International Breweries Plc. (INTBREW) managed to sustain its upward revenue trajectory, after a shaky start to the 2020 financial year. The brewer reported a 3.35% YoY growth in revenue to NGN136.79bn, overcoming a challenging first half (during which revenue was down 11.68% YoY due to social restrictions and absence of on-trade sales).
A gradual reopening of on-trade channels and festivity-driven demand fueled the rebound in third and fourth-quarter sales (up 22.79% and 16.90%YoY respectively), resulting in cumulative year-on-year growth. For 2021FY, our expectation for revenue growth is anchored on a more robust recovery of on-trade sales(which is responsible for almost 70% of total industry sales) as vaccination efforts in the country gather momentum.
This should support alcohol volumes over 2021FY, which we forecast would come in higher, due mainly to a lower base from last year. On product pricing, although there has been no clear guidance from Management, we expect that the brewer would be less willing to increase prices (relative to its main competitors) in view of its price discount strategy.
We however do not rule out several marginal increases over the course of the year to cope with inflationary pressure and support margins. After considering all the above, we project a 7.44% YoY increase in revenue to NGN146.96bn (vs. 2020FY: NGN136.79bn).
Lower Finance Costs Relieve Bottomline Pressure
NGN4.70bn in cost savings on material consumed and allocated overhead (compared to last year) was the major driver of the 323bps contraction in cost to sales. Cost to sales fell to 77.72% (from 80.95% in 2019FY), which implies an increase in gross margin to 22.28% (from 19.05% in the prior year).
Operating expenses also provided support as marketing and distribution expenses declined by 20.47% YoY, pushing OPEX down to NGN40.57bn. Nevertheless, a combination of net FX losses (NGN14.21bn), write-off on PPE disposal (totaling NGN4.35bn), and impairment on financial assets (NGN1.45bn) tipped the brewer into an operating loss position.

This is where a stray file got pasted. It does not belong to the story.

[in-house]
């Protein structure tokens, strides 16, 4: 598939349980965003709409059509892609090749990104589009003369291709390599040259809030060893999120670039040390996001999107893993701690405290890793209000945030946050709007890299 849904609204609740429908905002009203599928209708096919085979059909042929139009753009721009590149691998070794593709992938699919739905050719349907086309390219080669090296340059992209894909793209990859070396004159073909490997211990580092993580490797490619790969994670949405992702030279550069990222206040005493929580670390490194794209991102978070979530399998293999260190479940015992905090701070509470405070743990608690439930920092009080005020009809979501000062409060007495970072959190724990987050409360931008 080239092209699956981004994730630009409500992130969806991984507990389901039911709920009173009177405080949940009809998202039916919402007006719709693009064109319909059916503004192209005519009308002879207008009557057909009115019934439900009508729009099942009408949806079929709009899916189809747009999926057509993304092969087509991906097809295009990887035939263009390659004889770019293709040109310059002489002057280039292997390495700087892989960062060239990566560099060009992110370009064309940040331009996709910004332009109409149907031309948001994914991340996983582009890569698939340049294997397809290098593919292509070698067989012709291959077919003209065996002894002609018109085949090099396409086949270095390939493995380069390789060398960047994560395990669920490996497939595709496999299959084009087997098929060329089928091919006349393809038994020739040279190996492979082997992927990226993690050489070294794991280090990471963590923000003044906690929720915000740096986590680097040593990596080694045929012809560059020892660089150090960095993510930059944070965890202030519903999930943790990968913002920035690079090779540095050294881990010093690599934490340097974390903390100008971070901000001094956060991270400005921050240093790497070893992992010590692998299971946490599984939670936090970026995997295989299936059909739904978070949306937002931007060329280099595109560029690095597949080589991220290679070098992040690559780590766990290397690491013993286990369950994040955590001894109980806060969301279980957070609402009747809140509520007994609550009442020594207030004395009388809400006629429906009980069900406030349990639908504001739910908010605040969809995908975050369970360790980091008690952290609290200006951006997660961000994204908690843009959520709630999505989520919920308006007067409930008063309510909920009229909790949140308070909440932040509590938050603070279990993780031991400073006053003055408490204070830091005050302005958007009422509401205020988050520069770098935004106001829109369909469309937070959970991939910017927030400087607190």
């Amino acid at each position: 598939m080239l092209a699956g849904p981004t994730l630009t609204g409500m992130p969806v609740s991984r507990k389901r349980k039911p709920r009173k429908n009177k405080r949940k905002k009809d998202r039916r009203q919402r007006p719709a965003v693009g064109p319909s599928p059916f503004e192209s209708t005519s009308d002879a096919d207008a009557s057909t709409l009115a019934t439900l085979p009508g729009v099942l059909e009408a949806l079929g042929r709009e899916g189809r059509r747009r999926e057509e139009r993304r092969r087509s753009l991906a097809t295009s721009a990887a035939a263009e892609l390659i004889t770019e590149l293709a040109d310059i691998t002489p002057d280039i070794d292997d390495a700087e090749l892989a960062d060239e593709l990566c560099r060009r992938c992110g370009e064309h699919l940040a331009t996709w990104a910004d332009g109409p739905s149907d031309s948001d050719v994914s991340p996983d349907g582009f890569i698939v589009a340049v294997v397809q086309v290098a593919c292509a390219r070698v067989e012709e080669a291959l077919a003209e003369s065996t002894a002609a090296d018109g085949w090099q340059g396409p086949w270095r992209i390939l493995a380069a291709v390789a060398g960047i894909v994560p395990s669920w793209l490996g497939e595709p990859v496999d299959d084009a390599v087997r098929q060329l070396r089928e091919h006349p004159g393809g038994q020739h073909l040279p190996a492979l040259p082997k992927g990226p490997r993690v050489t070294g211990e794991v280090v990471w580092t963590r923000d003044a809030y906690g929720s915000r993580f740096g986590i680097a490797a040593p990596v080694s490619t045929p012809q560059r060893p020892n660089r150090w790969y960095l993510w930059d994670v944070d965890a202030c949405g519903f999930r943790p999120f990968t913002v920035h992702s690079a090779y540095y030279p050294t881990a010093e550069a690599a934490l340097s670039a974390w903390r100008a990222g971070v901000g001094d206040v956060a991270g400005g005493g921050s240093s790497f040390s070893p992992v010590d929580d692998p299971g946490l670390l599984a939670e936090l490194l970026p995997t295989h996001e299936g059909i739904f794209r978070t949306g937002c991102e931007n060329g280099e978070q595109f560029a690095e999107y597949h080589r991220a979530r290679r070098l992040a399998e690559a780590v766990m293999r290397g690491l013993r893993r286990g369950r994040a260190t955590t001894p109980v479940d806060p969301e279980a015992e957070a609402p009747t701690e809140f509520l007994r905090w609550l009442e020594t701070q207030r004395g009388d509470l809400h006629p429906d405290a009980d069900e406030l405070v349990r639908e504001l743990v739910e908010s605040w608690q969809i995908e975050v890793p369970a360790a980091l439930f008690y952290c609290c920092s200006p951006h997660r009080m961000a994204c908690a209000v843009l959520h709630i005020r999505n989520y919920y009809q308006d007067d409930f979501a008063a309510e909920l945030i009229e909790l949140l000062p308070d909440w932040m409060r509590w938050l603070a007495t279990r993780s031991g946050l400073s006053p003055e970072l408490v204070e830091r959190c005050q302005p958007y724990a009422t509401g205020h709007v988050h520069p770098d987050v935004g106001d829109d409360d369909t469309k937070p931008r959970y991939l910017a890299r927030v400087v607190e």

Meanwhile, finance charges proved to be one of the bright spots as net finance costs crashed to NGN1.68bn, from NGN15.18bn in the previous year. This followed from the brewer’s successful rights issue (through which c. NGN162.78bn was raised and applied to paying off its long-term obligations). With NGN110.67bn in debt (as at 2020FY), we expect the brewer’s appetite for taking on new debt to be limited over 2021FY.
This might in turn curtail CAPEX spending, which dropped to NGN17.73bn in 2020FY, implying a Capex intensity of 12.97% (vs. 42.95% in 2019FY). We have modelled a slight increase in capital expenditure to NGN19.11bn for 2021FY (Capex intensity: 13.00%).
INTBREW ended the year in yet another loss position, howbeit better off than in the prior year. Loss before tax improved to NGN24.87bn (from NGN36.17bn in 2019FY), while loss after tax settled at NGN12.37bn (up 55.51% YoY) owing to a tax credit of NGN12.51bn.
Our 2021FY estimates imply the brewer would end the current year in a loss position, with expectations for a return to profitability (and the possible resumption of dividend payments) now further out in 2023E.
In arriving at our 2021FY target price, we projected an EBITDA of NGN23.37bn and a target EV/EBITDA of 8.90x. After adjusting for net debt of NGN59.86bn, we arrived at a target price of NGN5.51. This implies a downside potential of 3.27% from its current price as at 31st March 2021, thus we recommend a HOLD